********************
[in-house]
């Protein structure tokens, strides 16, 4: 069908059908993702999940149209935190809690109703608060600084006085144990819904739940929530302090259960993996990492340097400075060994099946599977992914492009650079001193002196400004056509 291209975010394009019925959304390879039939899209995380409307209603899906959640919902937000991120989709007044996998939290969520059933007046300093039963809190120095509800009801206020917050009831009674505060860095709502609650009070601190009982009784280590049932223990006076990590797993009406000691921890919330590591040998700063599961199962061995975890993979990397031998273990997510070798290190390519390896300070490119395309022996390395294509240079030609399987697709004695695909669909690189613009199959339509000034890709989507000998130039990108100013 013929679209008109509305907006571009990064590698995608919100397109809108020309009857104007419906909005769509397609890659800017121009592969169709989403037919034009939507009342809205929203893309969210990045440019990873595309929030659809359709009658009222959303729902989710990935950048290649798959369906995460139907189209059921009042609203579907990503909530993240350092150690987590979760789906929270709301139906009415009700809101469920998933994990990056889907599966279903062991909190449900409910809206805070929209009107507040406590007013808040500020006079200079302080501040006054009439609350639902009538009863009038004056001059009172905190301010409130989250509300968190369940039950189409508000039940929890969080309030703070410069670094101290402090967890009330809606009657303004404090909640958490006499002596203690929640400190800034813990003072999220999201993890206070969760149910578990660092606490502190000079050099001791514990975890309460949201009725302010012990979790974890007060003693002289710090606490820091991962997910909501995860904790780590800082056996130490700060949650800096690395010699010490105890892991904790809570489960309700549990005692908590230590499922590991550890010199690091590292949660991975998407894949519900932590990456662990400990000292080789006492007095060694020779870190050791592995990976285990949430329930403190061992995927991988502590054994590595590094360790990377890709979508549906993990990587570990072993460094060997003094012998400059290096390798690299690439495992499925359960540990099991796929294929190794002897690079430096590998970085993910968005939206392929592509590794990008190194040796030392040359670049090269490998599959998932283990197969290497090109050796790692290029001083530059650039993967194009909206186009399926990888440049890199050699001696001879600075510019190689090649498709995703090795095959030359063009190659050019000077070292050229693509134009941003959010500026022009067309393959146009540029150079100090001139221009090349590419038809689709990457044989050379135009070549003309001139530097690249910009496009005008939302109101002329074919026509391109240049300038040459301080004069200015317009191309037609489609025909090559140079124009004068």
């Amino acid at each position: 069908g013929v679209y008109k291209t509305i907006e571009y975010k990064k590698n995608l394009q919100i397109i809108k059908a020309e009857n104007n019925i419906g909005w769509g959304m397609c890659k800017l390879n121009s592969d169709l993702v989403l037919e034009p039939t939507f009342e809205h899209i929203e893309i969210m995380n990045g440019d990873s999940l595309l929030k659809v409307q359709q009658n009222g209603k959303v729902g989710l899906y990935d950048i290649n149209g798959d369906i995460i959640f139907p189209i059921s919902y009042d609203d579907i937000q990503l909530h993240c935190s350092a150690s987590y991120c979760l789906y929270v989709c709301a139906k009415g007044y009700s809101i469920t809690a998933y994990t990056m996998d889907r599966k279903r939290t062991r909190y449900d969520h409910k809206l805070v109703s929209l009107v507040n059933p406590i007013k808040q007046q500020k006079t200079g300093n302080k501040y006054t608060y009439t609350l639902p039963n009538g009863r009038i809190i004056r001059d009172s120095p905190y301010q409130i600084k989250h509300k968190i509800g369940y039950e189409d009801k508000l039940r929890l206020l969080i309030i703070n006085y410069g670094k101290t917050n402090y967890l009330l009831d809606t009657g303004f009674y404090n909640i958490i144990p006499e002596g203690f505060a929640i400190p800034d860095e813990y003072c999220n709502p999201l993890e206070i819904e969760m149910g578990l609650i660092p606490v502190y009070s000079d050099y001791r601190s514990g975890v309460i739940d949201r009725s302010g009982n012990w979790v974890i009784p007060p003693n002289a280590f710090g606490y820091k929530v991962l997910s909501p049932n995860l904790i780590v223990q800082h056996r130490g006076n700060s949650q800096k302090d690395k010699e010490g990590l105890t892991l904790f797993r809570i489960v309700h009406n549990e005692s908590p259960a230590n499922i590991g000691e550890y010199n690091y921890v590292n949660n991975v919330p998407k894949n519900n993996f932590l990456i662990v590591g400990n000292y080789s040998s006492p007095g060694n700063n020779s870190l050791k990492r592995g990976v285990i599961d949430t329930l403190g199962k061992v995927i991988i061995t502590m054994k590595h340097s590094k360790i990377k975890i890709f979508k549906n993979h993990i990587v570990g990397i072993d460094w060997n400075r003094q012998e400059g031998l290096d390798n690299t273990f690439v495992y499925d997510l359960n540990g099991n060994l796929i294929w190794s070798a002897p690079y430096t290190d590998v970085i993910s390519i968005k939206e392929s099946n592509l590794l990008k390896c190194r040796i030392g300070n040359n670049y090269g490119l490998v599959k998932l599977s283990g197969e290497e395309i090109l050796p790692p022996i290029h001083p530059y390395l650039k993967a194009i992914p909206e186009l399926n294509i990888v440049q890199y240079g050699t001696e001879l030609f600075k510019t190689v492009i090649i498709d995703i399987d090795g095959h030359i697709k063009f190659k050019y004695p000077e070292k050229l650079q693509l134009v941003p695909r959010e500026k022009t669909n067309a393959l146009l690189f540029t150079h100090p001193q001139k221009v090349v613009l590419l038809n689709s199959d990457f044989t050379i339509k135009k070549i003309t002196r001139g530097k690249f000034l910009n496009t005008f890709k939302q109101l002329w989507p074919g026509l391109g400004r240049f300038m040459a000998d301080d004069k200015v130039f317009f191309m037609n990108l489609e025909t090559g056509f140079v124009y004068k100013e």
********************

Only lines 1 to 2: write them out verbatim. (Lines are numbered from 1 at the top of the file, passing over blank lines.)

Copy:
[in-house]
């Protein structure tokens, strides 16, 4: 069908059908993702999940149209935190809690109703608060600084006085144990819904739940929530302090259960993996990492340097400075060994099946599977992914492009650079001193002196400004056509 291209975010394009019925959304390879039939899209995380409307209603899906959640919902937000991120989709007044996998939290969520059933007046300093039963809190120095509800009801206020917050009831009674505060860095709502609650009070601190009982009784280590049932223990006076990590797993009406000691921890919330590591040998700063599961199962061995975890993979990397031998273990997510070798290190390519390896300070490119395309022996390395294509240079030609399987697709004695695909669909690189613009199959339509000034890709989507000998130039990108100013 013929679209008109509305907006571009990064590698995608919100397109809108020309009857104007419906909005769509397609890659800017121009592969169709989403037919034009939507009342809205929203893309969210990045440019990873595309929030659809359709009658009222959303729902989710990935950048290649798959369906995460139907189209059921009042609203579907990503909530993240350092150690987590979760789906929270709301139906009415009700809101469920998933994990990056889907599966279903062991909190449900409910809206805070929209009107507040406590007013808040500020006079200079302080501040006054009439609350639902009538009863009038004056001059009172905190301010409130989250509300968190369940039950189409508000039940929890969080309030703070410069670094101290402090967890009330809606009657303004404090909640958490006499002596203690929640400190800034813990003072999220999201993890206070969760149910578990660092606490502190000079050099001791514990975890309460949201009725302010012990979790974890007060003693002289710090606490820091991962997910909501995860904790780590800082056996130490700060949650800096690395010699010490105890892991904790809570489960309700549990005692908590230590499922590991550890010199690091590292949660991975998407894949519900932590990456662990400990000292080789006492007095060694020779870190050791592995990976285990949430329930403190061992995927991988502590054994590595590094360790990377890709979508549906993990990587570990072993460094060997003094012998400059290096390798690299690439495992499925359960540990099991796929294929190794002897690079430096590998970085993910968005939206392929592509590794990008190194040796030392040359670049090269490998599959998932283990197969290497090109050796790692290029001083530059650039993967194009909206186009399926990888440049890199050699001696001879600075510019190689090649498709995703090795095959030359063009190659050019000077070292050229693509134009941003959010500026022009067309393959146009540029150079100090001139221009090349590419038809689709990457044989050379135009070549003309001139530097690249910009496009005008939302109101002329074919026509391109240049300038040459301080004069200015317009191309037609489609025909090559140079124009004068």